JUAN COLE: You know, in the past two years, the Pakistani public has demanded an end to a military dictatorship. On the grounds that it was violating the rule of law. They demanded free and fair parliamentary elections. They accomplished them. They voted the largest party they put in is the left of center or centrist secular party. They then went to the streets to demand the reinstatement of the secular civil Supreme Court. And you've had, really, hundreds of thousands of people involved in this movement for the restoration of democracy and the restoration of the rule of law. If this had happened any other place in the world, it would be reported in Washington as a good news story. Here, we've been told that it's a crisis. That it's a sign of instability and nuclear armed nation. I don't understand that.



...

BILL MOYERS: Who are the Taliban and what do they want? What are their goals?

JUAN COLE: What we're calling the Taliban, it's actually a misnomer. There are, like, five different groups that we're swooping up and calling the Taliban. The Taliban, properly speaking, are seminary students. They were those refugee boys, many of them orphans, who went through the seminaries or Madrassas in northern Pakistan back in the nineties. And then who emerged as a fighting force. Then you have the old war lords who had fought with the Soviet Union, and were allied with the United States. Gulbuddin Hekmatyar, Jalaluddin Haqqani, they have formed insurgent groups to fight the Americans now. Because they had fought the Soviet occupation, they now see an American occupation, so they've turned on the United States. They were former allies.

So we're calling them Taliban. And then you have a lot of probably disorganized villagers whose poppy crops, for instance, were burned. And they're angry. So they'll hit a NATO or American checkpoint. So we're scooping all of this up. And then the groups in northern Pakistan who are yet another group. And we're calling it all Taliban.MORE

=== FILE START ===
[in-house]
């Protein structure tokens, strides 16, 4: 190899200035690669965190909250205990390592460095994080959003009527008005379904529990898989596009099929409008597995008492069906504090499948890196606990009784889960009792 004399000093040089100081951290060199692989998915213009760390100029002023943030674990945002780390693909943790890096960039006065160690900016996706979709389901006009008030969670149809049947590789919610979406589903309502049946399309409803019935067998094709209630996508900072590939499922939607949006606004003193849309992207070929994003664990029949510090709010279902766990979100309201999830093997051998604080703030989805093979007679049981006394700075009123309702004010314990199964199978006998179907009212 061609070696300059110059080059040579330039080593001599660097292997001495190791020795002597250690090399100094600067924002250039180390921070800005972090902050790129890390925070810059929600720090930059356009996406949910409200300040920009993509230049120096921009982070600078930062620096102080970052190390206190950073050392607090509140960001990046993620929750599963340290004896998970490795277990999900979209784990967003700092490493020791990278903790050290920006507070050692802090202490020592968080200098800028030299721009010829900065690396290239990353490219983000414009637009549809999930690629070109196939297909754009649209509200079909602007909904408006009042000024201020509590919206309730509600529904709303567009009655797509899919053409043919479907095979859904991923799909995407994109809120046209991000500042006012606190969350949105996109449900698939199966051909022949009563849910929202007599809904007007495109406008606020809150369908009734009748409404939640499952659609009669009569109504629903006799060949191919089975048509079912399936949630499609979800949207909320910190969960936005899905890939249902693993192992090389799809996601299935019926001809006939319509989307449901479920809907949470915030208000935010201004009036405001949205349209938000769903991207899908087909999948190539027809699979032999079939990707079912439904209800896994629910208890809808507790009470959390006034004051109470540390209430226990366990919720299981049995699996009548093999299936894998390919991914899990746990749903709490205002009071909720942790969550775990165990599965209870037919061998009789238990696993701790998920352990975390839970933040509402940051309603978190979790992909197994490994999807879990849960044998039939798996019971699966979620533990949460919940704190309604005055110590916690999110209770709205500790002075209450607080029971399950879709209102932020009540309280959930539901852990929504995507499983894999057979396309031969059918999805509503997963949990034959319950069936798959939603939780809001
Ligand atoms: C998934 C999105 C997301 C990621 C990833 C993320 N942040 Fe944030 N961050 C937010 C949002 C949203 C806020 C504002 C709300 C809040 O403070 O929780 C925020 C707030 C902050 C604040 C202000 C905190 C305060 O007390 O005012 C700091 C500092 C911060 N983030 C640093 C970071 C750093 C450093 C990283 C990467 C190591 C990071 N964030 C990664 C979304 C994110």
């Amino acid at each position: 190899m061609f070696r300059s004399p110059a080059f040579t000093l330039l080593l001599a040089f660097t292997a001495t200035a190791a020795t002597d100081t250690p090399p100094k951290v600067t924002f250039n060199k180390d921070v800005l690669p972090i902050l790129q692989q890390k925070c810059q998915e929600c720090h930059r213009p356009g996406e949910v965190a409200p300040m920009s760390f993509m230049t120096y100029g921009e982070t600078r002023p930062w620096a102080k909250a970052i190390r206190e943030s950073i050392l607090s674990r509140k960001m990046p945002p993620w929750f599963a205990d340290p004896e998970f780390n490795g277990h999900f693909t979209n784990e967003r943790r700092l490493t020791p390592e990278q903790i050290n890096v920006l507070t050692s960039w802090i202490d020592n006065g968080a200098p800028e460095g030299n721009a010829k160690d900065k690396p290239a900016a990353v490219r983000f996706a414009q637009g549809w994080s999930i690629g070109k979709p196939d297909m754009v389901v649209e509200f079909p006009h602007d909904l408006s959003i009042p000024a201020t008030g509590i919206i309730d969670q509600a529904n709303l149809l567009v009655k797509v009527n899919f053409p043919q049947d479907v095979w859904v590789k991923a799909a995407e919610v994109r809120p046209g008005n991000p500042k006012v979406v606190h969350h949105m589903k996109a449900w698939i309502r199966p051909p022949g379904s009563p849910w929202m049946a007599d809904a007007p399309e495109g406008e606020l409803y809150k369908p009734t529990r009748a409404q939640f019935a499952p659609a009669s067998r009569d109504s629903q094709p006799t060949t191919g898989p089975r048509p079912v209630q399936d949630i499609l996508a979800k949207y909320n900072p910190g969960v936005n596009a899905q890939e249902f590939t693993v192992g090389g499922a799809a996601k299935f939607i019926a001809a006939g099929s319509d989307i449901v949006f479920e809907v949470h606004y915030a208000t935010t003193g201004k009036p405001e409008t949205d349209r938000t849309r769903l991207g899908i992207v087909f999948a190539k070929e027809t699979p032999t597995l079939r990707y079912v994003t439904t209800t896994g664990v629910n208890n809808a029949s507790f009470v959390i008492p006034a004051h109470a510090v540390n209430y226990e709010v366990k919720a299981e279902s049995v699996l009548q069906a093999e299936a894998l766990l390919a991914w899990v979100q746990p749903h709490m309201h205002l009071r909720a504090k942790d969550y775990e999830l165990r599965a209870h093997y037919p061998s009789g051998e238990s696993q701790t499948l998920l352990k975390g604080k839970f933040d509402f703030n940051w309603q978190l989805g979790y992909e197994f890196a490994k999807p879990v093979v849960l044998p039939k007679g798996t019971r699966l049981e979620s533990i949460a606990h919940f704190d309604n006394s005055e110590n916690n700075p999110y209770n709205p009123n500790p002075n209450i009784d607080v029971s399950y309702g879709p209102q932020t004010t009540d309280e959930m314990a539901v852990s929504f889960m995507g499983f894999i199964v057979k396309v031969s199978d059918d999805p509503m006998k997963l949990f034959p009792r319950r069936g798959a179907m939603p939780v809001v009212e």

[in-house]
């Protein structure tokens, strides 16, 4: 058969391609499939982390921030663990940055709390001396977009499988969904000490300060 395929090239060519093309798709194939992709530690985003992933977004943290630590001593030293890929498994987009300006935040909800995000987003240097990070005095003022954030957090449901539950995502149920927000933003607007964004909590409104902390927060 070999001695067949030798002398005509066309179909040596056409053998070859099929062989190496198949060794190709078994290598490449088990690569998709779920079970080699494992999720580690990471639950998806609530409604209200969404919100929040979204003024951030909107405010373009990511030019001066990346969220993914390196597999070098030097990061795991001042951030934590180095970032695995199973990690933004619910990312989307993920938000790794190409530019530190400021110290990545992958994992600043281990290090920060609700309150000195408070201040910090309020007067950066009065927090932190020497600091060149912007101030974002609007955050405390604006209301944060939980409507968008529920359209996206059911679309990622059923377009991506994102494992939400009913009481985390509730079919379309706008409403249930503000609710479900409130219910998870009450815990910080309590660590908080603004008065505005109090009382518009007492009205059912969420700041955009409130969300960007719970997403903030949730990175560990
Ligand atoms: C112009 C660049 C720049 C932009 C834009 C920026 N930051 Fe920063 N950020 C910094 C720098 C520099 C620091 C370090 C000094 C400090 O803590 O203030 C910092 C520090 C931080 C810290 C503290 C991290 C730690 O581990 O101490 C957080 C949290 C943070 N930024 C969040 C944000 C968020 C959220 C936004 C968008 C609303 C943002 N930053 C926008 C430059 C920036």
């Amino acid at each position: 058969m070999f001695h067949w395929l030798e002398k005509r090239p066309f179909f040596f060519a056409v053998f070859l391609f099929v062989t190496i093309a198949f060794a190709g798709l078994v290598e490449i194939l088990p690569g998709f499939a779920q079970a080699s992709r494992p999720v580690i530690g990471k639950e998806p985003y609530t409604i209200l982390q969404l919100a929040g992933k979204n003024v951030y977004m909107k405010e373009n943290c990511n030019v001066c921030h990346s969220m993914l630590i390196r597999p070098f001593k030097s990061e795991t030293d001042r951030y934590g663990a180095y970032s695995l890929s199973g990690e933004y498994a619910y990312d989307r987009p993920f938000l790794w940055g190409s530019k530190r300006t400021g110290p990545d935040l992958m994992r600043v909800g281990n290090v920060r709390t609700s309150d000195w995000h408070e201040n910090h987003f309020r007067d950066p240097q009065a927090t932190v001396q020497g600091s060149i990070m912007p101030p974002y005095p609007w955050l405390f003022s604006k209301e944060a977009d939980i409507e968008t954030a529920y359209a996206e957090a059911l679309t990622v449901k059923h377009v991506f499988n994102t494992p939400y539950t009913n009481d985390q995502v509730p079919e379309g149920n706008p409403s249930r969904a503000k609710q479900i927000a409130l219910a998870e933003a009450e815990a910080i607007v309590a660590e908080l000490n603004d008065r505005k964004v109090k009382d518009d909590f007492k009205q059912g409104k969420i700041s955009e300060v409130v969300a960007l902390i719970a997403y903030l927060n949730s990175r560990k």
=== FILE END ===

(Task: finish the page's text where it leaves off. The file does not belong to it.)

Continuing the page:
Full Interview here

The North-West Frontier Province is 10 percent of the Pakistan population. That's where this stuff is happening. And most of it is actually happening not in the Province itself, but in the Federally Administrated Tribal Regions. Which are kind of like our Indian reservations. Only 3.5 million people live there. It's the size of, like, New Hampshire. Pakistan is a country as big as California, Oregon and Washington rolled up in one, with a population of 165 million. So to take this threat, which is a threat locally, to the Federally Administrated Tribal Areas, to parts of the North-West Frontier Province, and to magnify it and to say, "Whoa, the Pakistani government is six months from falling, the Taliban is going to get their hands on nuclear weapons." The kinds of things that are being said in Washington, are just fantastical and some kind of science fiction film. How would these guys, with the Kalashnikov machine guns, take over a country that has an army of 550 thousand? Which has tanks and artillery and fighter jets? How would they even know here the nuclear weapons are? In Pakistan, I just quoted you the Gallup Poll. People don't like Taliban, for the most part.


Obama Nominates Superfund Polluter Lawyer To Run DOJ Environment Division

Let's cut Social Security to pay for banker bailouts!You are about to be hit by another wave of disinformation about how Social Security is going broke and needs reforming (meaning, your benefits must be cut). It's not true.
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Johann Hari: You are being lied to about pirates

In 1991, the government of Somalia collapsed. Its nine million people have been teetering on starvation ever since – and the ugliest forces in the Western world have seen this as a great opportunity to steal the country's food supply and dump our nuclear waste in their seas.

Yes: nuclear waste. As soon as the government was gone, mysterious European ships started appearing off the coast of Somalia, dumping vast barrels into the ocean. The coastal population began to sicken. At first they suffered strange rashes, nausea and malformed babies. Then, after the 2005 tsunami, hundreds of the dumped and leaking barrels washed up on shore. People began to suffer from radiation sickness, and more than 300 died.

Ahmedou Ould-Abdallah, the UN envoy to Somalia, tells me: "Somebody is dumping nuclear material here. There is also lead, and heavy metals such as cadmium and mercury – you name it." Much of it can be traced back to European hospitals and factories, who seem to be passing it on to the Italian mafia to "dispose" of cheaply. When I asked Mr Ould-Abdallah what European governments were doing about it, he said with a sigh: "Nothing. There has been no clean-up, no compensation, and no prevention."

At the same time, other European ships have been looting Somalia's seas of their greatest resource: seafood. We have destroyed our own fish stocks by overexploitation – and now we have moved on to theirs. More than $300m-worth of tuna, shrimp, and lobster are being stolen every year by illegal trawlers. The local fishermen are now starving. Mohammed Hussein, a fisherman in the town of Marka 100km south of Mogadishu, told Reuters: "If nothing is done, there soon won't be much fish left in our coastal waters."